MANHATTAN — As the state and the city struggle to cope with overwhelming budget deficits, billionaire Mayor Michael Bloomberg is ramping up his personal giving — raising eyebrows for some who question if it goes too far.
Last Wednesday the mayor, whose personal wealth is estimated to top $18 billion, announced he would spend $250,000 of his own cash to help reinstate the January 2012 Regents exams, which had been scrapped by the state due to budget constraints.
A day later, he announced an extensive policy package aimed at eliminating the achievement gap between black and Latino young men and their white counterparts. As with the Regents, Bloomberg announced he will be footing a chunk of the $127 million bill himself, contributing $30 million from his philanthropic organization, to be matched by fellow billionaire philanthropist George Soros.
While this is not the first time the mayor has pulled out his checkbook to supplement city services, observers say the magnitude and scope of his latest round of giving is “unprecedented,” especially when it comes to saving the Regents.
“It’s not merely unusual. It’s unique in New York City and, arguably, American history,” said Baruch College professor Doug Muzzio, who said the combination of Bloomberg’s private wealth and public power has likely never been matched.
The mayor’s decision to circumvent the state and city ledgers is unusual, in part because elected officials rarely have access to the sheer depth of Bloomberg’s fortunes.
But while many applaud Bloomberg for “putting his money where his mouth is,” others say his giving raises serious questions about the extent to which private interests should shape government programs.
“It’s not a conflict of interests. It’s just straight-up absurd,” said Common Cause New York Executive Director Susan Lerner, who has long been a critic of the blurring line between the public and private spheres.
She said Bloomberg's money gives him too much power to unilaterally decide what the public needs.
“What type of autocracy is it when public policy is set based on one individual?” she asked, adding that the move sends the message that the mayor, who is supposed to serve as manager of the city's budget and be accountable for government services, believes he is above the process.
"It’s an entirely undemocratic message — that [I] actually know better,” she said. “I don’t want to see the city and state programs at the suffrage of a patron.”
The move also raises concerns that the mayor may be buying political favor from those who support initiatives he's given to, Muzzio said, adding that the public should always be on guard whenever large sums of private money are at stake.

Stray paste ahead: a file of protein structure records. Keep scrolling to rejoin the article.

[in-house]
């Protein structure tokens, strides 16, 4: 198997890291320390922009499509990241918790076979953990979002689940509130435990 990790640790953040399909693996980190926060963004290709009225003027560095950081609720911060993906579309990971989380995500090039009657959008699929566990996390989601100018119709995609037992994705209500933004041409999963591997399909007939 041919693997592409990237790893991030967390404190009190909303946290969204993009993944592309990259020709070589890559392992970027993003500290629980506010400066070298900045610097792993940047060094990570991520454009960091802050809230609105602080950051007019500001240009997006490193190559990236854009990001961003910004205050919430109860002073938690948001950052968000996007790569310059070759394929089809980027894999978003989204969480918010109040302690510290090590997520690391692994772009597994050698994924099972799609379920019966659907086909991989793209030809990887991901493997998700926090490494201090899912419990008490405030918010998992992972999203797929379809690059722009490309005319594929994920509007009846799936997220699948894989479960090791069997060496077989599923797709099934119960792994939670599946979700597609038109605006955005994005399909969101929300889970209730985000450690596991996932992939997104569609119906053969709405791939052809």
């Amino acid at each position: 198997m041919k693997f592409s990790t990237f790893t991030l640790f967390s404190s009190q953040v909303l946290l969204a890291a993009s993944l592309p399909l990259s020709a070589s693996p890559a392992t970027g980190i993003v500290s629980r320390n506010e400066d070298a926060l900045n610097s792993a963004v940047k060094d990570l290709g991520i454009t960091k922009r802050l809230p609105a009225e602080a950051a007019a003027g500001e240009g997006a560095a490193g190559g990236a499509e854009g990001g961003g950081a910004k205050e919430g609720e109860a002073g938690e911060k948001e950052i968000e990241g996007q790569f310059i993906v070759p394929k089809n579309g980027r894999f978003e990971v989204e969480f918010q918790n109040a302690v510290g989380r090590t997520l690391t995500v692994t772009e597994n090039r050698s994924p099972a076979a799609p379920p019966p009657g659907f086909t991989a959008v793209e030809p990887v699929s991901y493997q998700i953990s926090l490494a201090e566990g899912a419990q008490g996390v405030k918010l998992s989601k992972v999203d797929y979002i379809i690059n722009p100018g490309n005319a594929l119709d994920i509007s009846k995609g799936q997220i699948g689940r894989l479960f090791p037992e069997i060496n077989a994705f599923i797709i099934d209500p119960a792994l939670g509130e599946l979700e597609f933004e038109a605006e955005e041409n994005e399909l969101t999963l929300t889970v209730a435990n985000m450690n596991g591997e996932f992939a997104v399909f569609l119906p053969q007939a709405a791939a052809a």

“Most of the stuff that he’s funding is appropriate, if not admirable. But the money buys things,” he said, including stifling dissent from those who might want their programs funded in the future.
Aides to the mayor point out that turning to his personal checkbook is nothing new for Bloomberg.
He created the Mayor’s Fund to Advance New York shortly after taking office, and has been using his money since then to fund efforts ranging from the first commemoration of the 9/11 attacks to the fight against illegal guns.
The mayor’s public and philanthropic work is so ensconced in his administration that Patricia Harris, for instance, serves both as the first Deputy Mayor and chairwoman and chief executive of the mayor’s charity fund.
Unlike now, however, much of his handouts had been used to fund pilot programs and experimental initiatives, such as the Leadership Academy principal training schools and the now-defunct Opportunity NYC–Family Rewards, which paid low-income families cash for things like taking their children to the dentist and holding down full-time jobs.
"Raising and contributing money is something the mayor has been doing throughout his time in office over the last ten years, because it lets us try new and innovative approaches without taking money away from other important public needs,” explained Stu Loeser, the mayor's press secretary.
"The mayor doesn’t ask donors to do what he’s not doing himself — he puts his money where his mouth is and gives his own contributions," he said.
Some say the approach is “win-win” for both the city and the mayor, who gets to be seen as a champion for the disadvantaged while improving public services.
“If the program accomplishes a great civic end, I don’t see any problem at all, especially at times of a tight budget,” said veteran New York political consultant George Arzt, who said the money was desperately needed to save key city services.
Hunter College political science professor Kenneth Sherrill agreed that instead of criticizing the mayor, people should be criticizing the state for forcing him to step up to compensate for its failures.
“To make the government dependent on charity is an incredible statement on the lack of capacity of the political system to solve the most vexing problems that the public has,” he said.
“I think it’s exceedingly embarrassing to the state of New York.”